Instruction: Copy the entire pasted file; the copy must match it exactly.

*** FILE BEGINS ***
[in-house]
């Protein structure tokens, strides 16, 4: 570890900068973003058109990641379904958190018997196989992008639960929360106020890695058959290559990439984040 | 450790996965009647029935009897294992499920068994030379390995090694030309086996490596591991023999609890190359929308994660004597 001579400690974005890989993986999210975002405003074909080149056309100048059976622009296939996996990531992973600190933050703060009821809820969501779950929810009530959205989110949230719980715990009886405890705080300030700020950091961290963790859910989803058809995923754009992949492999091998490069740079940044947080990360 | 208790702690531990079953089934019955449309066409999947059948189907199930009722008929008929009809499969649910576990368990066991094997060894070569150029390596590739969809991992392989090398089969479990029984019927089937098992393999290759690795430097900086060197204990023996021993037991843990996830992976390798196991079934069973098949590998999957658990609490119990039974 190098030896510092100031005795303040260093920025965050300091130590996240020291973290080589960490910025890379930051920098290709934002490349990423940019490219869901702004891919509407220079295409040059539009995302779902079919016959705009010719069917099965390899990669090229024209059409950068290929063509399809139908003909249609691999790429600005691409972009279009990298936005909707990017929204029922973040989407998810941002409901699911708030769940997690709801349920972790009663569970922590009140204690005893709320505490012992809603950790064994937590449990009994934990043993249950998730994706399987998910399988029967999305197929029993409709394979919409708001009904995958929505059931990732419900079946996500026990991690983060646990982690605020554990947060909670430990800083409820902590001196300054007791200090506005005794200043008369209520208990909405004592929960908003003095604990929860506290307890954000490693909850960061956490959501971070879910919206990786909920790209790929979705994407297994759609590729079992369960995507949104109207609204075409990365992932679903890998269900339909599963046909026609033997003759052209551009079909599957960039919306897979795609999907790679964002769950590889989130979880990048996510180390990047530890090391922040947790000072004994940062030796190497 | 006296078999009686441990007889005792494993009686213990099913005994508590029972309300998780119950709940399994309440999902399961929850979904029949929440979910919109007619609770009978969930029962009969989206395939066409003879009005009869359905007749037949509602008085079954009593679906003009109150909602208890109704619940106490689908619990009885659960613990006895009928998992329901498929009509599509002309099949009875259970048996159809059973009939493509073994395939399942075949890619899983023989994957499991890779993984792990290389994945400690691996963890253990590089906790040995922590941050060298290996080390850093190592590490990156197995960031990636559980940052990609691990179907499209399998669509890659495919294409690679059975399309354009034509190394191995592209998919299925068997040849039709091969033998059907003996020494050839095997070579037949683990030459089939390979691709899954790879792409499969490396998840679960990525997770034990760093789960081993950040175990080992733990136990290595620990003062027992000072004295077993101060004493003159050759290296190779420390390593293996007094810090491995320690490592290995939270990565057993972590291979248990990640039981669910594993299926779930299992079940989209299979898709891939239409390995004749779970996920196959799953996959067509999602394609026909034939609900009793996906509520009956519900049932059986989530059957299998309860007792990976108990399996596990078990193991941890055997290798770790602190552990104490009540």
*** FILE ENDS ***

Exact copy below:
[in-house]
């Protein structure tokens, strides 16, 4: 570890900068973003058109990641379904958190018997196989992008639960929360106020890695058959290559990439984040 | 450790996965009647029935009897294992499920068994030379390995090694030309086996490596591991023999609890190359929308994660004597 001579400690974005890989993986999210975002405003074909080149056309100048059976622009296939996996990531992973600190933050703060009821809820969501779950929810009530959205989110949230719980715990009886405890705080300030700020950091961290963790859910989803058809995923754009992949492999091998490069740079940044947080990360 | 208790702690531990079953089934019955449309066409999947059948189907199930009722008929008929009809499969649910576990368990066991094997060894070569150029390596590739969809991992392989090398089969479990029984019927089937098992393999290759690795430097900086060197204990023996021993037991843990996830992976390798196991079934069973098949590998999957658990609490119990039974 190098030896510092100031005795303040260093920025965050300091130590996240020291973290080589960490910025890379930051920098290709934002490349990423940019490219869901702004891919509407220079295409040059539009995302779902079919016959705009010719069917099965390899990669090229024209059409950068290929063509399809139908003909249609691999790429600005691409972009279009990298936005909707990017929204029922973040989407998810941002409901699911708030769940997690709801349920972790009663569970922590009140204690005893709320505490012992809603950790064994937590449990009994934990043993249950998730994706399987998910399988029967999305197929029993409709394979919409708001009904995958929505059931990732419900079946996500026990991690983060646990982690605020554990947060909670430990800083409820902590001196300054007791200090506005005794200043008369209520208990909405004592929960908003003095604990929860506290307890954000490693909850960061956490959501971070879910919206990786909920790209790929979705994407297994759609590729079992369960995507949104109207609204075409990365992932679903890998269900339909599963046909026609033997003759052209551009079909599957960039919306897979795609999907790679964002769950590889989130979880990048996510180390990047530890090391922040947790000072004994940062030796190497 | 006296078999009686441990007889005792494993009686213990099913005994508590029972309300998780119950709940399994309440999902399961929850979904029949929440979910919109007619609770009978969930029962009969989206395939066409003879009005009869359905007749037949509602008085079954009593679906003009109150909602208890109704619940106490689908619990009885659960613990006895009928998992329901498929009509599509002309099949009875259970048996159809059973009939493509073994395939399942075949890619899983023989994957499991890779993984792990290389994945400690691996963890253990590089906790040995922590941050060298290996080390850093190592590490990156197995960031990636559980940052990609691990179907499209399998669509890659495919294409690679059975399309354009034509190394191995592209998919299925068997040849039709091969033998059907003996020494050839095997070579037949683990030459089939390979691709899954790879792409499969490396998840679960990525997770034990760093789960081993950040175990080992733990136990290595620990003062027992000072004295077993101060004493003159050759290296190779420390390593293996007094810090491995320690490592290995939270990565057993972590291979248990990640039981669910594993299926779930299992079940989209299979898709891939239409390995004749779970996920196959799953996959067509999602394609026909034939609900009793996906509520009956519900049932059986989530059957299998309860007792990976108990399996596990078990193991941890055997290798770790602190552990104490009540």